Just a few comments from the ‘peanut gallery’ as it were.
In 1978 our Association (Astronomical Association of Queensland) in Brisbane, Queensland Australia (27.5 deg south 153 deg east) conducted a light pollution survey which we repeated in 2018 forty year later.
Needless to say, the membership was generally lethargic, even for something as simple as this involving simple naked eye observing, but we got enough results to show that as the city grew skies deteriorated. The mean limiting magnitude in 1978 was 5.5 and in 2018 it was 4.6. My personal site deteriorated from 5.8 to 5.4. By this statement you will see that it was not a simple ‘star count’ which provides limited information, and in a large area like Orion there can be miscounts and double ups. Besides spanning (from the UK) over 15 degrees in altitude, extinction will play a factor. (See later comments).
However I would like to make my point that we tried to do this as scientifically as we could. The ideal would be to have a scientific device to properly measure it, and the next best would be to have a roving team who would first meet and test their eyes so that they could add a ‘correction factor’. Then they would visit key sites and take the readings. However this sort of exercise is costly and you have to operate with those funds and volunteers that you have.
Anyway, what we did was publish a map of Scorpius with the brightness of the stars marked. This was to be our reference.
The sightings were to take place within one half hour of 9pm during a specified moonless week in July when Scorpius would be nearly overhead. This way we avoided contamination from shopping centres and stuff near the horizon as well as extinction at lower altitudes.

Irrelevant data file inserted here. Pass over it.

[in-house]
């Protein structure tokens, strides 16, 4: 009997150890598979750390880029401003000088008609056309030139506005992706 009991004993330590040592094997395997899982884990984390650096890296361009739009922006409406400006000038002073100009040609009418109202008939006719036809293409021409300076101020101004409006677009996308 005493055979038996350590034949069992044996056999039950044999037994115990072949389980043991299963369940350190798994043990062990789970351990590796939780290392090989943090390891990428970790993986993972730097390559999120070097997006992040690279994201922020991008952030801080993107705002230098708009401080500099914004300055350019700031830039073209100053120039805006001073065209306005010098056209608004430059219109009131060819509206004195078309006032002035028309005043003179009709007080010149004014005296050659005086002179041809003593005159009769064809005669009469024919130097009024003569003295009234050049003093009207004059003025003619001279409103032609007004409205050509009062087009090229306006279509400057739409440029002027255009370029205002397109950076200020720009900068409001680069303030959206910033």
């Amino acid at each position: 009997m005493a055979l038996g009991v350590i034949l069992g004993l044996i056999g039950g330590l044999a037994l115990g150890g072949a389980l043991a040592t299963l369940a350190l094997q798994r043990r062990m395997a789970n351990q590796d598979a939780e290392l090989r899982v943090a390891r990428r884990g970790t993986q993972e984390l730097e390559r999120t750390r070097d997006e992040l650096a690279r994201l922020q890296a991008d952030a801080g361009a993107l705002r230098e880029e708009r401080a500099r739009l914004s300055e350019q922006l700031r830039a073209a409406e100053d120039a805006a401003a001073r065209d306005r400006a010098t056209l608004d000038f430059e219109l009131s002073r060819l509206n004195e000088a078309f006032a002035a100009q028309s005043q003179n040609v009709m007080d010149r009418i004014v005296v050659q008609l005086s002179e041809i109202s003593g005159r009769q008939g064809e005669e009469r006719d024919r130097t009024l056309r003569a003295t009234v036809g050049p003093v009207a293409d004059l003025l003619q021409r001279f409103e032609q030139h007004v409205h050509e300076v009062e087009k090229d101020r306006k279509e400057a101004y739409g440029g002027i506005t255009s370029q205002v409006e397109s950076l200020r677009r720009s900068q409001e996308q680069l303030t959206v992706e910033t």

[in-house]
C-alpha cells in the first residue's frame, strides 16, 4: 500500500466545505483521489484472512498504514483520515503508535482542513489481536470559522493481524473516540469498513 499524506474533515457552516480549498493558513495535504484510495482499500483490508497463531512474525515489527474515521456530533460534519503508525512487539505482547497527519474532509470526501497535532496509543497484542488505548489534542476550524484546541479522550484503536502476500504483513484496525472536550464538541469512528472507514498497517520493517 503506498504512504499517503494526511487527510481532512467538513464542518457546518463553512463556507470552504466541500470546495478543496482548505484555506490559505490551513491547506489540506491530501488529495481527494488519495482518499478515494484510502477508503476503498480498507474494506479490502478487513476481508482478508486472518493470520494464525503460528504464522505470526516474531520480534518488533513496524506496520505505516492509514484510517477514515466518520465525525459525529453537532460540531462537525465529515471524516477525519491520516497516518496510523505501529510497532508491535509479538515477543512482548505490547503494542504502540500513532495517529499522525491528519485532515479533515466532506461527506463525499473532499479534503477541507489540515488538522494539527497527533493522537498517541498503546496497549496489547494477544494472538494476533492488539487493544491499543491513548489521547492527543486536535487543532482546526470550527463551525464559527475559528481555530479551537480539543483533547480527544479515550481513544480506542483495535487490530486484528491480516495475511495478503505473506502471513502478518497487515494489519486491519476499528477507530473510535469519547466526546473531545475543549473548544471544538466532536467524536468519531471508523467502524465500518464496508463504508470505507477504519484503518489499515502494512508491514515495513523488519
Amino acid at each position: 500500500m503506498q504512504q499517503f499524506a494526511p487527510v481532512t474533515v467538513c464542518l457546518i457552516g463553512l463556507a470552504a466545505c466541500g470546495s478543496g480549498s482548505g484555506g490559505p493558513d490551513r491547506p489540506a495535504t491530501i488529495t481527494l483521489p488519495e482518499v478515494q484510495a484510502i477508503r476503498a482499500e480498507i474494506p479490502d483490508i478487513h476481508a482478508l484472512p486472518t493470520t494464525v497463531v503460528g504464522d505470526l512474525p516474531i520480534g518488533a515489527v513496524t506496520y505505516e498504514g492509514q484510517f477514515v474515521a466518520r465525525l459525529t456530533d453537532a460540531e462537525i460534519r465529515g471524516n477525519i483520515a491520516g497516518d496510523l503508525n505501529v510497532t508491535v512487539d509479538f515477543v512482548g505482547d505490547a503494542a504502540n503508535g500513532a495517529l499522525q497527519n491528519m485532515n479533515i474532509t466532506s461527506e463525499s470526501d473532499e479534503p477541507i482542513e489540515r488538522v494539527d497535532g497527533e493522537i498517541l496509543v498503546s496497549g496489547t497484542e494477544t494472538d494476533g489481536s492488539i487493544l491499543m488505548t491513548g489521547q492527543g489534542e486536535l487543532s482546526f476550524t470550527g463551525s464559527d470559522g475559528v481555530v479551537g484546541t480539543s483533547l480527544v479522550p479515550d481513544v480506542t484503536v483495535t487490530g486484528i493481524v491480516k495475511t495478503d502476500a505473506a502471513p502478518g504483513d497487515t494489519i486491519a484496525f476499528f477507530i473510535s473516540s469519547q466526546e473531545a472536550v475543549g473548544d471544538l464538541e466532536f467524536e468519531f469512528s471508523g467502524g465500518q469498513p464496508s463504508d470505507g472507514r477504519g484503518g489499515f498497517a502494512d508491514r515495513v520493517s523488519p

The instructions were to get dark adapted, and first identifying stars that were easy to see, then moving to ever fainter ones until they were no longer visible. A bit of ‘averted vision’ might be used but not ‘wishful thinking’. I remember reporting 5.3 okay and 5.4 with a ‘following breeze’.
Now people’s eyes change with age. There is a grey/green cast which develops and reduces contrast and changes the colour balance. (Fixed by cataract surgery.) So without cross-checking, which in an amateur society is probably difficult, you will have to take the results on faith. There is also the factor that some people like to ‘talk up’ how good their site happens to be, but though you know who they are, you can’t reasonably address this.
I just supply all of this for interest. Orion is easy to identify. It straddles the celestial equator so from your locations would at best be under 40 degrees altitude on average and at a reasonably altitude would be in the South East- South- South West quadrant. If sites had bright developments in that direction, it would badly skew results.
For near overhead at your latitude in early evening, at present there is Capella, but the surrounding star patterns are not distinctive. Might I suggest using Ursa Major in April-May. Nearly overhead early/mid evening and very distinctive. Just print and distribute a map with magnitudes marked, say in your Journal/Newsletter.
I hope my thoughts are helpful.